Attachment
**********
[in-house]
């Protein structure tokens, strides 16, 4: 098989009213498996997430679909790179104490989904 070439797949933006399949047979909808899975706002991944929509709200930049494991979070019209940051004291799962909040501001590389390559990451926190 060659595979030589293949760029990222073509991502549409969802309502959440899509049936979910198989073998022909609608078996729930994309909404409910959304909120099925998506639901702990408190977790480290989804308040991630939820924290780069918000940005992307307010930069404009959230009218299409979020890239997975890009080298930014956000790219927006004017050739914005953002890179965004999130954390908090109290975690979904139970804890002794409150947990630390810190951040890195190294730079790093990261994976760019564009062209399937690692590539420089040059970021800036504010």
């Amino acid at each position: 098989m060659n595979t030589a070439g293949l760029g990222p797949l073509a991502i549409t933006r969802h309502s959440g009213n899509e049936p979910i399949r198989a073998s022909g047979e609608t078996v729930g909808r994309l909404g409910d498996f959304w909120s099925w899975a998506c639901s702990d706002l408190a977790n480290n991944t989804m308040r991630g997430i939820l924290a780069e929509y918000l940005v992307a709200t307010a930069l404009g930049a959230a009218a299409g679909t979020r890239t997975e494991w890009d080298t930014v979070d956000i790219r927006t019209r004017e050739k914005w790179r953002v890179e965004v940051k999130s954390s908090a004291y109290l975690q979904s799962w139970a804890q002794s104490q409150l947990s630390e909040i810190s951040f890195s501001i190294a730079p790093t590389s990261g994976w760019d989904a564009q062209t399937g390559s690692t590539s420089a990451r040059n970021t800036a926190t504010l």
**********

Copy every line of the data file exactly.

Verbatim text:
[in-house]
């Protein structure tokens, strides 16, 4: 098989009213498996997430679909790179104490989904 070439797949933006399949047979909808899975706002991944929509709200930049494991979070019209940051004291799962909040501001590389390559990451926190 060659595979030589293949760029990222073509991502549409969802309502959440899509049936979910198989073998022909609608078996729930994309909404409910959304909120099925998506639901702990408190977790480290989804308040991630939820924290780069918000940005992307307010930069404009959230009218299409979020890239997975890009080298930014956000790219927006004017050739914005953002890179965004999130954390908090109290975690979904139970804890002794409150947990630390810190951040890195190294730079790093990261994976760019564009062209399937690692590539420089040059970021800036504010």
């Amino acid at each position: 098989m060659n595979t030589a070439g293949l760029g990222p797949l073509a991502i549409t933006r969802h309502s959440g009213n899509e049936p979910i399949r198989a073998s022909g047979e609608t078996v729930g909808r994309l909404g409910d498996f959304w909120s099925w899975a998506c639901s702990d706002l408190a977790n480290n991944t989804m308040r991630g997430i939820l924290a780069e929509y918000l940005v992307a709200t307010a930069l404009g930049a959230a009218a299409g679909t979020r890239t997975e494991w890009d080298t930014v979070d956000i790219r927006t019209r004017e050739k914005w790179r953002v890179e965004v940051k999130s954390s908090a004291y109290l975690q979904s799962w139970a804890q002794s104490q409150l947990s630390e909040i810190s951040f890195s501001i190294a730079p790093t590389s990261g994976w760019d989904a564009q062209t399937g390559s690692t590539s420089a990451r040059n970021t800036a926190t504010l």